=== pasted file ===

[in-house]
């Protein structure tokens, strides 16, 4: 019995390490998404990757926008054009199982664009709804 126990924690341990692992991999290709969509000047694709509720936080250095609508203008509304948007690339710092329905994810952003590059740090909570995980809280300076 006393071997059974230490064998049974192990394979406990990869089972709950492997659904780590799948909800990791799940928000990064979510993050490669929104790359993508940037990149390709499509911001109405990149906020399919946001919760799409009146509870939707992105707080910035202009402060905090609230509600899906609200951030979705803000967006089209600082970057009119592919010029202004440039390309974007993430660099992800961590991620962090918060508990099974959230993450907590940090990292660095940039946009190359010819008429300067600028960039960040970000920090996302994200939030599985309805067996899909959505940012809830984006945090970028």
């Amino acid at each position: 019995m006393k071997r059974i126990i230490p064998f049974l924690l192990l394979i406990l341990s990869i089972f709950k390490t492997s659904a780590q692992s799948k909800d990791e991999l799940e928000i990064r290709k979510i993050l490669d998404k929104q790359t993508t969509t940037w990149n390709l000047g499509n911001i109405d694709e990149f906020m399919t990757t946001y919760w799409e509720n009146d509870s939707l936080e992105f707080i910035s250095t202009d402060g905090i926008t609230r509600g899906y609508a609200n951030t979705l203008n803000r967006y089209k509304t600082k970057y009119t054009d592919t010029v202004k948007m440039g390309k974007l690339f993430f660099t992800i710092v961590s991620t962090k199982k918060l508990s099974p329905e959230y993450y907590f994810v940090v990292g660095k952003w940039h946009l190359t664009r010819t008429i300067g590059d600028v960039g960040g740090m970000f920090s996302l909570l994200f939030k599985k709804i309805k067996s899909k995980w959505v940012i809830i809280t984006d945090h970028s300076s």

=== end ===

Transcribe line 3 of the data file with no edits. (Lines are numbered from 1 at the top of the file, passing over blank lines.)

């Amino acid at each position: 019995m006393k071997r059974i126990i230490p064998f049974l924690l192990l394979i406990l341990s990869i089972f709950k390490t492997s659904a780590q692992s799948k909800d990791e991999l799940e928000i990064r290709k979510i993050l490669d998404k929104q790359t993508t969509t940037w990149n390709l000047g499509n911001i109405d694709e990149f906020m399919t990757t946001y919760w799409e509720n009146d509870s939707l936080e992105f707080i910035s250095t202009d402060g905090i926008t609230r509600g899906y609508a609200n951030t979705l203008n803000r967006y089209k509304t600082k970057y009119t054009d592919t010029v202004k948007m440039g390309k974007l690339f993430f660099t992800i710092v961590s991620t962090k199982k918060l508990s099974p329905e959230y993450y907590f994810v940090v990292g660095k952003w940039h946009l190359t664009r010819t008429i300067g590059d600028v960039g960040g740090m970000f920090s996302l909570l994200f939030k599985k709804i309805k067996s899909k995980w959505v940012i809830i809280t984006d945090h970028s300076s």